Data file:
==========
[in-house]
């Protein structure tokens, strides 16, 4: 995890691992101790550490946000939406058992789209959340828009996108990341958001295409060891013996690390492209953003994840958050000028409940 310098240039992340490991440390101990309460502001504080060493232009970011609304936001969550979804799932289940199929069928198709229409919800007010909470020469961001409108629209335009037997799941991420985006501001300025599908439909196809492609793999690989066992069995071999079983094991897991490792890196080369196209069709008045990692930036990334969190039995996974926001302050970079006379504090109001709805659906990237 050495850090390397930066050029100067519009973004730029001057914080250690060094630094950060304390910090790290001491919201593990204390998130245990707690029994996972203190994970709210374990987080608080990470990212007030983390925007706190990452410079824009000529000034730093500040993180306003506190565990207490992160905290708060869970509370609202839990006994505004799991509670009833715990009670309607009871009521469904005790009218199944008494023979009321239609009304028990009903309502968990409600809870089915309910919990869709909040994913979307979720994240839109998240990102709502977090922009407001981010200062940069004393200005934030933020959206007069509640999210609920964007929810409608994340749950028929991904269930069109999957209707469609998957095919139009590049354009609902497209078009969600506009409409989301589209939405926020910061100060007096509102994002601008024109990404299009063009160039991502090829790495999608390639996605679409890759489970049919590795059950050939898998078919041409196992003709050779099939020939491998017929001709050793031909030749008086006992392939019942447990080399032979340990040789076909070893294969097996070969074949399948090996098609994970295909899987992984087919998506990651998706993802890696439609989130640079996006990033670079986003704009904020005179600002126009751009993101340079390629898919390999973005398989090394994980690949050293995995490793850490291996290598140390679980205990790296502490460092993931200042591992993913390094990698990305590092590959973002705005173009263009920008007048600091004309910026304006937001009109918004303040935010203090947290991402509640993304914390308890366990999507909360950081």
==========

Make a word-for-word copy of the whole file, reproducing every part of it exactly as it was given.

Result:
[in-house]
């Protein structure tokens, strides 16, 4: 995890691992101790550490946000939406058992789209959340828009996108990341958001295409060891013996690390492209953003994840958050000028409940 310098240039992340490991440390101990309460502001504080060493232009970011609304936001969550979804799932289940199929069928198709229409919800007010909470020469961001409108629209335009037997799941991420985006501001300025599908439909196809492609793999690989066992069995071999079983094991897991490792890196080369196209069709008045990692930036990334969190039995996974926001302050970079006379504090109001709805659906990237 050495850090390397930066050029100067519009973004730029001057914080250690060094630094950060304390910090790290001491919201593990204390998130245990707690029994996972203190994970709210374990987080608080990470990212007030983390925007706190990452410079824009000529000034730093500040993180306003506190565990207490992160905290708060869970509370609202839990006994505004799991509670009833715990009670309607009871009521469904005790009218199944008494023979009321239609009304028990009903309502968990409600809870089915309910919990869709909040994913979307979720994240839109998240990102709502977090922009407001981010200062940069004393200005934030933020959206007069509640999210609920964007929810409608994340749950028929991904269930069109999957209707469609998957095919139009590049354009609902497209078009969600506009409409989301589209939405926020910061100060007096509102994002601008024109990404299009063009160039991502090829790495999608390639996605679409890759489970049919590795059950050939898998078919041409196992003709050779099939020939491998017929001709050793031909030749008086006992392939019942447990080399032979340990040789076909070893294969097996070969074949399948090996098609994970295909899987992984087919998506990651998706993802890696439609989130640079996006990033670079986003704009904020005179600002126009751009993101340079390629898919390999973005398989090394994980690949050293995995490793850490291996290598140390679980205990790296502490460092993931200042591992993913390094990698990305590092590959973002705005173009263009920008007048600091004309910026304006937001009109918004303040935010203090947290991402509640993304914390308890366990999507909360950081």